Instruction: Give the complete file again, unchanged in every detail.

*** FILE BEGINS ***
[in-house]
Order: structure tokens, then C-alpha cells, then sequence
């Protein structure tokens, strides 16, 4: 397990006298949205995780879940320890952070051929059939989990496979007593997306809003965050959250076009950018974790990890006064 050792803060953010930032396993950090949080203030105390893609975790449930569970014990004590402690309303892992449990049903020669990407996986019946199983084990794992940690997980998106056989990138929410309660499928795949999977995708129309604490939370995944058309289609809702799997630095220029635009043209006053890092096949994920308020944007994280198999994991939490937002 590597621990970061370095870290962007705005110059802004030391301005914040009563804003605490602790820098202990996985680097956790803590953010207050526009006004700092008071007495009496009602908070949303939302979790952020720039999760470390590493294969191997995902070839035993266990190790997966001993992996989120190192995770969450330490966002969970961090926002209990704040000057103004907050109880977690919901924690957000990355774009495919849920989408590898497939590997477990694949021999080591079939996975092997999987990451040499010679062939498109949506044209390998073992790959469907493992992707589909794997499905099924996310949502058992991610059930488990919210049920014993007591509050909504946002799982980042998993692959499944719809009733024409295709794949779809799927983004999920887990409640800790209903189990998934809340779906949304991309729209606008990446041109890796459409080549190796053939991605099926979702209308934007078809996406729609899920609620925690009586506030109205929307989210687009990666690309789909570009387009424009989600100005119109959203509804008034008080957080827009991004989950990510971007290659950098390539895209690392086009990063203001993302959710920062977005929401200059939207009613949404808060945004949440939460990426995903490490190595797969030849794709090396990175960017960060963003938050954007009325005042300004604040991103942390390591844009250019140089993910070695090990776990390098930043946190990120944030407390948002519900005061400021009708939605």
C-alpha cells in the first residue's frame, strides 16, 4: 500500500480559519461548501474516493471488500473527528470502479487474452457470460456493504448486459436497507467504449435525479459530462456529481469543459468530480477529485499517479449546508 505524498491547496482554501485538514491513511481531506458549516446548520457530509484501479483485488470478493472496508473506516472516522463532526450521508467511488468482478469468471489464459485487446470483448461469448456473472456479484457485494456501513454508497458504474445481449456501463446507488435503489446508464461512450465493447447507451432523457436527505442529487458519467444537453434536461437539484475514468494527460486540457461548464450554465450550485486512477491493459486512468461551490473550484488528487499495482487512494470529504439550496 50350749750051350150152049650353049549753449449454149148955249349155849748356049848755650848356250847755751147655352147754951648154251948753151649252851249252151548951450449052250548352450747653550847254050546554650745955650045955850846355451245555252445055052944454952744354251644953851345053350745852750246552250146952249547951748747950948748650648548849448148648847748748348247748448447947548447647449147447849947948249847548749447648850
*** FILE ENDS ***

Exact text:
[in-house]
Order: structure tokens, then C-alpha cells, then sequence
């Protein structure tokens, strides 16, 4: 397990006298949205995780879940320890952070051929059939989990496979007593997306809003965050959250076009950018974790990890006064 050792803060953010930032396993950090949080203030105390893609975790449930569970014990004590402690309303892992449990049903020669990407996986019946199983084990794992940690997980998106056989990138929410309660499928795949999977995708129309604490939370995944058309289609809702799997630095220029635009043209006053890092096949994920308020944007994280198999994991939490937002 590597621990970061370095870290962007705005110059802004030391301005914040009563804003605490602790820098202990996985680097956790803590953010207050526009006004700092008071007495009496009602908070949303939302979790952020720039999760470390590493294969191997995902070839035993266990190790997966001993992996989120190192995770969450330490966002969970961090926002209990704040000057103004907050109880977690919901924690957000990355774009495919849920989408590898497939590997477990694949021999080591079939996975092997999987990451040499010679062939498109949506044209390998073992790959469907493992992707589909794997499905099924996310949502058992991610059930488990919210049920014993007591509050909504946002799982980042998993692959499944719809009733024409295709794949779809799927983004999920887990409640800790209903189990998934809340779906949304991309729209606008990446041109890796459409080549190796053939991605099926979702209308934007078809996406729609899920609620925690009586506030109205929307989210687009990666690309789909570009387009424009989600100005119109959203509804008034008080957080827009991004989950990510971007290659950098390539895209690392086009990063203001993302959710920062977005929401200059939207009613949404808060945004949440939460990426995903490490190595797969030849794709090396990175960017960060963003938050954007009325005042300004604040991103942390390591844009250019140089993910070695090990776990390098930043946190990120944030407390948002519900005061400021009708939605």
C-alpha cells in the first residue's frame, strides 16, 4: 500500500480559519461548501474516493471488500473527528470502479487474452457470460456493504448486459436497507467504449435525479459530462456529481469543459468530480477529485499517479449546508 505524498491547496482554501485538514491513511481531506458549516446548520457530509484501479483485488470478493472496508473506516472516522463532526450521508467511488468482478469468471489464459485487446470483448461469448456473472456479484457485494456501513454508497458504474445481449456501463446507488435503489446508464461512450465493447447507451432523457436527505442529487458519467444537453434536461437539484475514468494527460486540457461548464450554465450550485486512477491493459486512468461551490473550484488528487499495482487512494470529504439550496 50350749750051350150152049650353049549753449449454149148955249349155849748356049848755650848356250847755751147655352147754951648154251948753151649252851249252151548951450449052250548352450747653550847254050546554650745955650045955850846355451245555252445055052944454952744354251644953851345053350745852750246552250146952249547951748747950948748650648548849448148648847748748348247748448447947548447647449147447849947948249847548749447648850